Project execution Level I schedule consist of Engineering, Procurement, Construction and Pre-Commissioning/ Commissioning and all of those stages are logically linked and the successful completion of each stage will affect other stages and will lead to project overall success.
Different successful strategies have been implemented throughout the EPC, in this paper we will review in details those strategies and will highlight how challenges were faced.
The purpose of this paper is to share ADCO's project experience, and to highlights the strategies which were adopted and resulted in the achievement of successful project execution in areas of engineering, procurement, construction and management.
This paper evaluates the effect of different proppant pack cleanup scenarios on welltest analysis results and long-term recovery in tight gas and unconventional reservoirs. Simulated buildups are created in a detailed reservoir simulation model. The simulated buildups are analyzed in a commercial welltest analysis package to obtain an apparent effective propped fracture length, as is common practice in the industry. Two different proppant pack cleanup scenarios are compared, both of which result in a short apparent effective fracture length based on welltest analysis. The effect on long-term recovery for the different cleanup scenarios is then simulated using detailed 3D reservoir simulations, showing that there is a significant difference in recovery, in spite of the comparable welltest analysis results.
In a previous publication (
This work supports field observations that have been made by Barree showing a correlation between ultimate drainage area and fracture size. This work suggests that trying to achieve maximum possible propped length is still important in tight and unconventional reservoirs to maximize long-term recovery and connected gas in place, even when well testing shows a short effective fracture length. Including the effect of effective fracture height, or using more realistic assumptions about proppant pack cleanup, would help to avoid underestimating the actual effective fracture length. Welltests showing short fracture lengths have led some people to reduce treatment volume and increase proppant concentration to achieve higher fracture conductivities. They hope to increase the effective length even while reducing the created propped length. Using more realistic proppant pack cleanup scenarios, we show that this approach may actually be counterproductive in tight gas and unconventional reservoirs, because it reduces ultimate recovery due to a reduced fracture extent.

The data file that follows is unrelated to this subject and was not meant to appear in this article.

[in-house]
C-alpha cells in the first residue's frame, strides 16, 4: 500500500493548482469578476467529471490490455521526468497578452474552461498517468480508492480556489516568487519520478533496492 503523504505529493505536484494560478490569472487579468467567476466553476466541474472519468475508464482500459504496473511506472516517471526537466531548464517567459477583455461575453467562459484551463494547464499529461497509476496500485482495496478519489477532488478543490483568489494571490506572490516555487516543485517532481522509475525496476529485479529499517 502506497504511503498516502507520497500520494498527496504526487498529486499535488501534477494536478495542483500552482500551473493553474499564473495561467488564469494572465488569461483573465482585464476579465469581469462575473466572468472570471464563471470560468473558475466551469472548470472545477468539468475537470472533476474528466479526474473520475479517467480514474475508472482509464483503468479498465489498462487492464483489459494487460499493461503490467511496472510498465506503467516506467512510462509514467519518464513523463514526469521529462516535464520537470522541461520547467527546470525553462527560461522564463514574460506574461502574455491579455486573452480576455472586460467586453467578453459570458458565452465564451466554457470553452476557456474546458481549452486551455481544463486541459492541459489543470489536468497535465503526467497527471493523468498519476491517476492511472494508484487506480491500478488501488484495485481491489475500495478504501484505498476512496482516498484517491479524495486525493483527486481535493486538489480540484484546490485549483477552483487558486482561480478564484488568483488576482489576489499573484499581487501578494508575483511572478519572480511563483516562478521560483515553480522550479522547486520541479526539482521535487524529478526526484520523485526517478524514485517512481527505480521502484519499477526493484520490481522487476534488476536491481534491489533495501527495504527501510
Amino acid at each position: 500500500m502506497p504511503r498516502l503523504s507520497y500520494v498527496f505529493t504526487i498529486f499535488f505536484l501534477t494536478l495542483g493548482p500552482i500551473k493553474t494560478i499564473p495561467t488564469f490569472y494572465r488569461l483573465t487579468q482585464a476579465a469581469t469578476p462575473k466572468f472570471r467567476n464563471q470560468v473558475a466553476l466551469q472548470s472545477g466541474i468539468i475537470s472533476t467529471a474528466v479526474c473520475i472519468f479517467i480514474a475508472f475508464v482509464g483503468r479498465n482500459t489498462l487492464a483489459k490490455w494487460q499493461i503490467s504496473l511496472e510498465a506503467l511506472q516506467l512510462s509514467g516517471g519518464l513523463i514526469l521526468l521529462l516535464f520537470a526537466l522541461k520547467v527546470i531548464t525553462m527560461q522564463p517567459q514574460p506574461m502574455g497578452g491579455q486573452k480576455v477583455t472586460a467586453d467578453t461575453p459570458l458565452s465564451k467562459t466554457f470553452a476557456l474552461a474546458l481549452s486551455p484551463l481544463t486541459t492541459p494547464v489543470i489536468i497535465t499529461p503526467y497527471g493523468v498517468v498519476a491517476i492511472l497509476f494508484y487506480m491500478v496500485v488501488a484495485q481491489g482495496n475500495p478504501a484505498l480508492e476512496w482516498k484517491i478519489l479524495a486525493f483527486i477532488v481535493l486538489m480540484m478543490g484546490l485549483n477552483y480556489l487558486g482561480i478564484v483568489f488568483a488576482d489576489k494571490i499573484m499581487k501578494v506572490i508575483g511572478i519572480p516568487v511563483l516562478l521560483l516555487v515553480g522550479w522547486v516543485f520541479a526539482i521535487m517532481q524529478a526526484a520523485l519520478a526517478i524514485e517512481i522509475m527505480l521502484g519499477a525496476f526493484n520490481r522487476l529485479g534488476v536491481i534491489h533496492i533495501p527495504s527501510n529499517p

Through-tubing (TT) drilling was used to drill Upper Permian Zechstein carbonates in Germany. The project was partially set up as an experimental performance comparison between a positive displacement motor (PDM) and a turbodrill bottomhole assembly (BHA) equipped with real-time logging tools. This would be a world-first drilling run for this size of turbodrill as well as the first turbodrill run on coiled tubing (CT) using this real-time data feedback.
Through-tubing coiled tubing (TT-CT) drilling incurs significantly lower cost per drilled footage than conventional rotary drilling methods. A dedicated candidate selection process emphasized the geometry and extent of the pay zone, borehole stability, tubing geometry, and well integrity, which are all crucial for the application of TT-CT drilling. As a result of this screening process, well Sh Z1a, a horizontal sour gas production well was selected. Dedicated BHA designs were used for both the PDM and the turbodrill to allow for a direct performance comparison whilst drilling the section.
TT-CT drilling was used to deepen the well. Initially, 410 ft [125 m] were drilled with a 2.283-in. [58.0-mm] impregnated bit and a 2.125-in. [54.0-mm] PDM using 1.750-in. [44.5-mm] CT suitable for sour service. An additional 148 ft [45 m] were drilled with a 2.283-in. [58.0-mm] impregnated diamond bit with polycrystalline diamond compact (PDC) cone cutters. This bit was run with a 2.125-in. [54.0-mm] turbodrill BHA equipped with real-time logging tools using a sour-service-suitable 1.750-in. [44.5-mm] CT with a fiber-optic cable. The section was drilled under total losses and through multiple natural fractures. While drilling with the real-time logging tool, internal and external downhole pressures, torque, and tension and compression forces were recorded to assist in the drilling process. Direct comparison of the PDM and the turbodrill BHA was made for rate of penetration (ROP), weights and pressures. The turbodrill BHA produced more than double the ROP than was possible with the conventional PDM BHA using less weight on bit and showed overall smoother drilling mechanics.